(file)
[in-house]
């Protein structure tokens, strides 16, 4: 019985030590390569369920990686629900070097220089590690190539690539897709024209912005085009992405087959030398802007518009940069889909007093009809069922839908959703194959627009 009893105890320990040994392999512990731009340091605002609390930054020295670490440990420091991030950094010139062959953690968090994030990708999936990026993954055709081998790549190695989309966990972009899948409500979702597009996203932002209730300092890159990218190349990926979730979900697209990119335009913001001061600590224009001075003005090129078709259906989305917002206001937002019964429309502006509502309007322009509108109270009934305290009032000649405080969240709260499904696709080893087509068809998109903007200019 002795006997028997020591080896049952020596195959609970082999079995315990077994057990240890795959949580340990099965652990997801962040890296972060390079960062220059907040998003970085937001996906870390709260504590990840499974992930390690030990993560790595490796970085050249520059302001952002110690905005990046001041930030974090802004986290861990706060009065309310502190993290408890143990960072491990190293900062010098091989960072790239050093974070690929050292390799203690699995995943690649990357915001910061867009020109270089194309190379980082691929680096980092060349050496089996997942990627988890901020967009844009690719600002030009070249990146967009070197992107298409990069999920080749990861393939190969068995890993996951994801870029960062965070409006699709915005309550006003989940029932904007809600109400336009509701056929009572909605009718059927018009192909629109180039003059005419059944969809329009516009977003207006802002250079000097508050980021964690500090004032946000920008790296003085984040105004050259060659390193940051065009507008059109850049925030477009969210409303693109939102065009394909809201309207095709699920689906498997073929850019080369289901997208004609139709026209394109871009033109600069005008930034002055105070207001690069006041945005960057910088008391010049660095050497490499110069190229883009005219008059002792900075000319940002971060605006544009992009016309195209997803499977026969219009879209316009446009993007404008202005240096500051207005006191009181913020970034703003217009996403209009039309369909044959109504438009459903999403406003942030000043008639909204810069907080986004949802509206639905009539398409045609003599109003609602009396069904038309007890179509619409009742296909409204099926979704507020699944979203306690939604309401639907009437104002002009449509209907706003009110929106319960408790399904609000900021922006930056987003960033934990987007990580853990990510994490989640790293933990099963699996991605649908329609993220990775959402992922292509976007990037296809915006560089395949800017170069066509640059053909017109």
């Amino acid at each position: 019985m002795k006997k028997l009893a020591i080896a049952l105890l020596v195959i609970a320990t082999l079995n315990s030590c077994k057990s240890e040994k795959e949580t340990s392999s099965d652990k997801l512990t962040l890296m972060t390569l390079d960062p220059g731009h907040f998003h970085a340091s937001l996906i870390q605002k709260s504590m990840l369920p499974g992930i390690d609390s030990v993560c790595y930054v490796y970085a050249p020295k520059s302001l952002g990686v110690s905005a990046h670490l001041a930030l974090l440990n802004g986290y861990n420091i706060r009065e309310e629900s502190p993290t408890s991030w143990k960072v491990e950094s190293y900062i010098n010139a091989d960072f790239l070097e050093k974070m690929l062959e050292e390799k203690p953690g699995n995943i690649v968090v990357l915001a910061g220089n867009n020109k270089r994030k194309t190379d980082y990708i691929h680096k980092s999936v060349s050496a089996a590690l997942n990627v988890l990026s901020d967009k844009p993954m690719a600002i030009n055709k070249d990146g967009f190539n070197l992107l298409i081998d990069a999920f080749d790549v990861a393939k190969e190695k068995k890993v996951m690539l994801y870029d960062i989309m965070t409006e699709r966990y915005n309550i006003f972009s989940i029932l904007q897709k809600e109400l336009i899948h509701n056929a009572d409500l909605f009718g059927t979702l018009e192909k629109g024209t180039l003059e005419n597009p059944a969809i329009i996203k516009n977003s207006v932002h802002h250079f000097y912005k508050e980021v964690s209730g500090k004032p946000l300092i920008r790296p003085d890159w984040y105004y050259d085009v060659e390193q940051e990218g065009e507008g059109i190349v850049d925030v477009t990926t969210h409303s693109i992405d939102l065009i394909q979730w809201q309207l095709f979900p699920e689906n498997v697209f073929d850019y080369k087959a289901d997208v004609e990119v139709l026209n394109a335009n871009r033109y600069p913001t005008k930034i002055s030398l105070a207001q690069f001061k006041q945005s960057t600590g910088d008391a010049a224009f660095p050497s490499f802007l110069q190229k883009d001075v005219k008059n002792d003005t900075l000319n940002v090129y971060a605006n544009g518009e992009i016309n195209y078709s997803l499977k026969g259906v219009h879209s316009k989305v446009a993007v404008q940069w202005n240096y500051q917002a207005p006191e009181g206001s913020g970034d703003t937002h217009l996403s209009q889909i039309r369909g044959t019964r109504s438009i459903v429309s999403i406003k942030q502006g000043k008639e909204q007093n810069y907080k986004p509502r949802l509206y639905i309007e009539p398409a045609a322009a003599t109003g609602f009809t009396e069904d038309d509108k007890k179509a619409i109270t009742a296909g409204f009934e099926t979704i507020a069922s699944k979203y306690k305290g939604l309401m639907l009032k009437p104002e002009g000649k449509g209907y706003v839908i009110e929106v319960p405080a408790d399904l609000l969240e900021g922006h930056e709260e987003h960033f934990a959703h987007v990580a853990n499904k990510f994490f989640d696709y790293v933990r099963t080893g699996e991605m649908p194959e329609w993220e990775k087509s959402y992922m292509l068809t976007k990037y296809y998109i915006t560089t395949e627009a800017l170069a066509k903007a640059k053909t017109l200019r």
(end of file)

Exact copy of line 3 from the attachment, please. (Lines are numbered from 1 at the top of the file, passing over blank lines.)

């Amino acid at each position: 019985m002795k006997k028997l009893a020591i080896a049952l105890l020596v195959i609970a320990t082999l079995n315990s030590c077994k057990s240890e040994k795959e949580t340990s392999s099965d652990k997801l512990t962040l890296m972060t390569l390079d960062p220059g731009h907040f998003h970085a340091s937001l996906i870390q605002k709260s504590m990840l369920p499974g992930i390690d609390s030990v993560c790595y930054v490796y970085a050249p020295k520059s302001l952002g990686v110690s905005a990046h670490l001041a930030l974090l440990n802004g986290y861990n420091i706060r009065e309310e629900s502190p993290t408890s991030w143990k960072v491990e950094s190293y900062i010098n010139a091989d960072f790239l070097e050093k974070m690929l062959e050292e390799k203690p953690g699995n995943i690649v968090v990357l915001a910061g220089n867009n020109k270089r994030k194309t190379d980082y990708i691929h680096k980092s999936v060349s050496a089996a590690l997942n990627v988890l990026s901020d967009k844009p993954m690719a600002i030009n055709k070249d990146g967009f190539n070197l992107l298409i081998d990069a999920f080749d790549v990861a393939k190969e190695k068995k890993v996951m690539l994801y870029d960062i989309m965070t409006e699709r966990y915005n309550i006003f972009s989940i029932l904007q897709k809600e109400l336009i899948h509701n056929a009572d409500l909605f009718g059927t979702l018009e192909k629109g024209t180039l003059e005419n597009p059944a969809i329009i996203k516009n977003s207006v932002h802002h250079f000097y912005k508050e980021v964690s209730g500090k004032p946000l300092i920008r790296p003085d890159w984040y105004y050259d085009v060659e390193q940051e990218g065009e507008g059109i190349v850049d925030v477009t990926t969210h409303s693109i992405d939102l065009i394909q979730w809201q309207l095709f979900p699920e689906n498997v697209f073929d850019y080369k087959a289901d997208v004609e990119v139709l026209n394109a335009n871009r033109y600069p913001t005008k930034i002055s030398l105070a207001q690069f001061k006041q945005s960057t600590g910088d008391a010049a224009f660095p050497s490499f802007l110069q190229k883009d001075v005219k008059n002792d003005t900075l000319n940002v090129y971060a605006n544009g518009e992009i016309n195209y078709s997803l499977k026969g259906v219009h879209s316009k989305v446009a993007v404008q940069w202005n240096y500051q917002a207005p006191e009181g206001s913020g970034d703003t937002h217009l996403s209009q889909i039309r369909g044959t019964r109504s438009i459903v429309s999403i406003k942030q502006g000043k008639e909204q007093n810069y907080k986004p509502r949802l509206y639905i309007e009539p398409a045609a322009a003599t109003g609602f009809t009396e069904d038309d509108k007890k179509a619409i109270t009742a296909g409204f009934e099926t979704i507020a069922s699944k979203y306690k305290g939604l309401m639907l009032k009437p104002e002009g000649k449509g209907y706003v839908i009110e929106v319960p405080a408790d399904l609000l969240e900021g922006h930056e709260e987003h960033f934990a959703h987007v990580a853990n499904k990510f994490f989640d696709y790293v933990r099963t080893g699996e991605m649908p194959e329609w993220e990775k087509s959402y992922m292509l068809t976007k990037y296809y998109i915006t560089t395949e627009a800017l170069a066509k903007a640059k053909t017109l200019r």